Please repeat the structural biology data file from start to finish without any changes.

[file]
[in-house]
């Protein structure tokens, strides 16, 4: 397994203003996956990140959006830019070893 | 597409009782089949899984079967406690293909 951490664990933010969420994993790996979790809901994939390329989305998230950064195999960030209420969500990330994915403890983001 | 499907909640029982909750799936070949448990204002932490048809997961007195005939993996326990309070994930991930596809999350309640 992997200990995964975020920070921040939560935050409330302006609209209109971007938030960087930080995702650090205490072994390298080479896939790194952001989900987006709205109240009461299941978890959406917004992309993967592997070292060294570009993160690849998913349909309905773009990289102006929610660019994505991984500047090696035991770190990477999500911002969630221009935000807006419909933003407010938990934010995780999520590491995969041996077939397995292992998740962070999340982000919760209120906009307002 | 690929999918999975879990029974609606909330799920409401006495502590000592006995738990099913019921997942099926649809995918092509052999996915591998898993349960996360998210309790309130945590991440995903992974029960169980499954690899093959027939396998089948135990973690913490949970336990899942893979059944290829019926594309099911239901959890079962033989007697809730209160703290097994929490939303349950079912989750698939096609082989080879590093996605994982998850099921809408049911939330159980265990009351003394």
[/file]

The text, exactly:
[in-house]
């Protein structure tokens, strides 16, 4: 397994203003996956990140959006830019070893 | 597409009782089949899984079967406690293909 951490664990933010969420994993790996979790809901994939390329989305998230950064195999960030209420969500990330994915403890983001 | 499907909640029982909750799936070949448990204002932490048809997961007195005939993996326990309070994930991930596809999350309640 992997200990995964975020920070921040939560935050409330302006609209209109971007938030960087930080995702650090205490072994390298080479896939790194952001989900987006709205109240009461299941978890959406917004992309993967592997070292060294570009993160690849998913349909309905773009990289102006929610660019994505991984500047090696035991770190990477999500911002969630221009935000807006419909933003407010938990934010995780999520590491995969041996077939397995292992998740962070999340982000919760209120906009307002 | 690929999918999975879990029974609606909330799920409401006495502590000592006995738990099913019921997942099926649809995918092509052999996915591998898993349960996360998210309790309130945590991440995903992974029960169980499954690899093959027939396998089948135990973690913490949970336990899942893979059944290829019926594309099911239901959890079962033989007697809730209160703290097994929490939303349950079912989750698939096609082989080879590093996605994982998850099921809408049911939330159980265990009351003394």